By David Wagner/LAist
Originally published Sep 1, 2021
Federal unemployment benefits have been a lifeline for Angelenos who lost work during the pandemic.
Now, those benefits are going away. Millions of Californians will lose payments when federal programs come to an abrupt end later this week.
Workers facing the cut-off say they’re struggling to find jobs. And legal aid providers say they’re preparing to help many unemployed Angelenos facing eviction because they can’t pay rent.
“This will result in more people being pushed into homelessness,” said Citlalli Ochoa, an employment law staff attorney with Neighborhood Legal Services of L.A. County.
Two key dates are in play:
- A slate of federal unemployment programs end on Sept. 4
- California’s eviction moratorium is scheduled to end shortly after that, on Sept. 30.
Ochoa said she’s already seen some of her clients fall into homelessness after losing unemployment benefits. She predicts that story will become more common in months to come.
“We are preparing to see a lot more people who have lost [unemployment] benefits and who have lost housing as a result of that,” Ochoa said.
Who Is Facing The Sudden Cut-Off?
The vast majority of jobless Angelenos now are receiving benefits through various federal programs created during the pandemic — not typical state unemployment claims. Those programs were never intended to be permanent and are all slated to end this month. Congress seems unlikely to renew them.
California’s Employment Development Department (EDD) hasn’t said how many people will lose benefits. But The Century Foundation, a progressive think tank, predicts more than 2 million Californians will be affected.
Those facing the looming cut-off fall into two main groups:
Gig workers, freelancers and the self-employed
In one group are the gig workers, freelancers and self-employed workers who normally don’t qualify for unemployment insurance. They’ve been receiving benefits through the federal Pandemic Unemployment Assistance (PUA) program. Those payments will end on Sept. 4, regardless of how long workers have been on the program.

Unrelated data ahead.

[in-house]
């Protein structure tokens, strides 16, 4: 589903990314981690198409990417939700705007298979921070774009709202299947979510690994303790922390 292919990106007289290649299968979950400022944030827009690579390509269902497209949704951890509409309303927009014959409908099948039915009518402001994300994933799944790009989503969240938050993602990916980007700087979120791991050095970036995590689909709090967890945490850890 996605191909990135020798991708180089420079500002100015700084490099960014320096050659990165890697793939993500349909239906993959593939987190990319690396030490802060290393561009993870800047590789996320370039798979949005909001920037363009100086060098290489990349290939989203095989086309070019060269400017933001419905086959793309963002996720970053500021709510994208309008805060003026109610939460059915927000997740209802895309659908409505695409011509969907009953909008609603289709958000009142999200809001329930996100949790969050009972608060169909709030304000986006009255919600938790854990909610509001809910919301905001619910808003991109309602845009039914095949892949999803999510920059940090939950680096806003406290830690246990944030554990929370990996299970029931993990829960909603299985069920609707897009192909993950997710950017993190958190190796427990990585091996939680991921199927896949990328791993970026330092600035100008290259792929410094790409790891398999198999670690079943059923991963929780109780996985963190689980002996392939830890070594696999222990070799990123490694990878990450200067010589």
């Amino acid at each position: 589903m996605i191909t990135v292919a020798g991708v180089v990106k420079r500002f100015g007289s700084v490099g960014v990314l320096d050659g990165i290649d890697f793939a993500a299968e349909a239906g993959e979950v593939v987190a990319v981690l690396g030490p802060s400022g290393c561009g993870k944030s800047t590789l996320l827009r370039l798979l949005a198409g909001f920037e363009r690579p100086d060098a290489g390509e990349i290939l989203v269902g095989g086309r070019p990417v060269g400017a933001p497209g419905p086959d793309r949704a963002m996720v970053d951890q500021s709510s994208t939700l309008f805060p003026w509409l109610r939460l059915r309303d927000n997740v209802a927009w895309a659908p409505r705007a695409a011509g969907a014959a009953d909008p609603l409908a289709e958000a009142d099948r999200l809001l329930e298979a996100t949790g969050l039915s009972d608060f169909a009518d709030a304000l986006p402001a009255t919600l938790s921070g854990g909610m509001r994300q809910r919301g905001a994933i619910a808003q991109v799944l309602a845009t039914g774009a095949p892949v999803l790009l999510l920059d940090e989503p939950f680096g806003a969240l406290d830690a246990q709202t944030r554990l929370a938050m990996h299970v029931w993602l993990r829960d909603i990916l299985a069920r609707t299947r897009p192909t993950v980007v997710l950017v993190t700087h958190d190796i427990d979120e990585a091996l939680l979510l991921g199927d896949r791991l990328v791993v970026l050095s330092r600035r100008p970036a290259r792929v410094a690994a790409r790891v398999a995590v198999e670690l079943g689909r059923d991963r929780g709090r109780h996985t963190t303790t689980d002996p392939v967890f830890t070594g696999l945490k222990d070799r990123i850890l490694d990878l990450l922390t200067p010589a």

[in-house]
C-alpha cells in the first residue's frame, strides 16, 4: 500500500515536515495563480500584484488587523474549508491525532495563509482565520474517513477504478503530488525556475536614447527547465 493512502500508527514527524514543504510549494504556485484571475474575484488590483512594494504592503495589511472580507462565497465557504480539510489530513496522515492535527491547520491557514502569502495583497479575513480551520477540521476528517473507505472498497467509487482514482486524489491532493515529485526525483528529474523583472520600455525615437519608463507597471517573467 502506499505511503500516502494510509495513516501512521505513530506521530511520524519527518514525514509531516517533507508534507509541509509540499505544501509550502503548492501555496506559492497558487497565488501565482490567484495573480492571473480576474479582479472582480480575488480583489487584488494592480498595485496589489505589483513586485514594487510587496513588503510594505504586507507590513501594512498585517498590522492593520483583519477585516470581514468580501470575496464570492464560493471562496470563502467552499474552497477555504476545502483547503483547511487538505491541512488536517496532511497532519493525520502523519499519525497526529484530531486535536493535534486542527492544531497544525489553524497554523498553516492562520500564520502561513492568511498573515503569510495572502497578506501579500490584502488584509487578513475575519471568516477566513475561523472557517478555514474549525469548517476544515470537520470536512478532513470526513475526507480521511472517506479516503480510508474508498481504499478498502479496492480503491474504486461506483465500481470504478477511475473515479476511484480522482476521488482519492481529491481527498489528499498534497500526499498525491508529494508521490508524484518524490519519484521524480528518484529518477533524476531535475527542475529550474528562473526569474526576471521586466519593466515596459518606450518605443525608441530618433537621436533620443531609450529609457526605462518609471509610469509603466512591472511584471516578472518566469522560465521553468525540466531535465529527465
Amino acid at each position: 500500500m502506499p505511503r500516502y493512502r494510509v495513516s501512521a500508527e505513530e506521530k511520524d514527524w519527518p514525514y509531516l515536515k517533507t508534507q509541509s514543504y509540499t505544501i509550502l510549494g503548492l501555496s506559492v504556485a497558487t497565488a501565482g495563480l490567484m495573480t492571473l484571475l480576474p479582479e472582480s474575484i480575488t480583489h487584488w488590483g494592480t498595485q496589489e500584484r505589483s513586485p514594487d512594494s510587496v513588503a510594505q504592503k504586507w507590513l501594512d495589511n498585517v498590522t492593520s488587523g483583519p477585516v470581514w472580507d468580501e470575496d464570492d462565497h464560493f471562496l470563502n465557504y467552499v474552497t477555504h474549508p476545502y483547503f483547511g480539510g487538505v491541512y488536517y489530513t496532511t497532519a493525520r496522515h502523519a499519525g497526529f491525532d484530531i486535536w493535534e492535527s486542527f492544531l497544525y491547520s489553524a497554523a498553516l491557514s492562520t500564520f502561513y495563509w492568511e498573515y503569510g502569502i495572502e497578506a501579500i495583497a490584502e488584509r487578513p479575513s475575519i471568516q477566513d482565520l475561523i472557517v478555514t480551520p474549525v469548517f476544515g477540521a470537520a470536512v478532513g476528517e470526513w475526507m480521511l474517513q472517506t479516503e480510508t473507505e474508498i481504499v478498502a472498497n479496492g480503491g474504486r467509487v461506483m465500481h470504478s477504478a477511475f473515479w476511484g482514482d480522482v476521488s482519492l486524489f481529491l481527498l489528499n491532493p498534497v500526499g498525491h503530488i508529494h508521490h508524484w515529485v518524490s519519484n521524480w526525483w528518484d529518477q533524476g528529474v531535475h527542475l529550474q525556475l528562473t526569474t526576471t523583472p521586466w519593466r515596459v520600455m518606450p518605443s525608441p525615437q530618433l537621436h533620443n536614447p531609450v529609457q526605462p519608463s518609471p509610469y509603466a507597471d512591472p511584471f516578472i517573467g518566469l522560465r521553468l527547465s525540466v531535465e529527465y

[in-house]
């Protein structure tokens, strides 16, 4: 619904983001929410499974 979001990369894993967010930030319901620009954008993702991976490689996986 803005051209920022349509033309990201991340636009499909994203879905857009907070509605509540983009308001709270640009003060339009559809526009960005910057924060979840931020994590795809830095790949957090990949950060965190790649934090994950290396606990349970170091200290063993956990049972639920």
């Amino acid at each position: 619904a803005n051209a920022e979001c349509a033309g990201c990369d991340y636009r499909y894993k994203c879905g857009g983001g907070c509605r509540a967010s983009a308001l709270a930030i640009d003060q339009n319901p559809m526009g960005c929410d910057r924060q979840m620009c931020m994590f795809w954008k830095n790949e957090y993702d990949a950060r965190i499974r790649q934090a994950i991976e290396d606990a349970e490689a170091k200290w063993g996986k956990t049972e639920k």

Self-employed workers who were shortchanged due to a flaw in the unemployment system will also lose a supplemental $100 weekly benefit provided through the Mixed Earner Unemployment Compensation (MEUC) program.
The long-term unemployed
Another group is made up of the long-term unemployed — those who lost jobs early in the pandemic and haven’t found work yet.
Many are getting benefits through the Pandemic Emergency Unemployment Compensation (PEUC) program, which provides an extension to state unemployment claims that typically last only 26 weeks. Others are on a different extension program called Federal-State Extended Duration (FED-ED). That program ends on Sept. 11.
Workers who are on a normal state Unemployment Insurance (UI) claim will continue to receive state benefits. But those workers will still feel the impact of the federal cut-off, because they will lose a $300 weekly boost currently provided to all unemployment recipients through the Federal Pandemic Unemployment Compensation (FPUC) program.
With hotel rooms empty, hospitality workers are sidelined
It didn’t take long for the pandemic to claim Christine Chan’s job. She was working at the Millennium Biltmore hotel in downtown L.A. when the county issued its first stay-at-home order.
“They announced it on March 16, and I got laid off a week later,” Chan said.
Hotel employment still hasn’t fully recovered. Payrolls for the state’s leisure and hospitality industry remain more than 20% below pre-pandemic employment levels. Travel remains low, and hotels don’t need the same number of workers.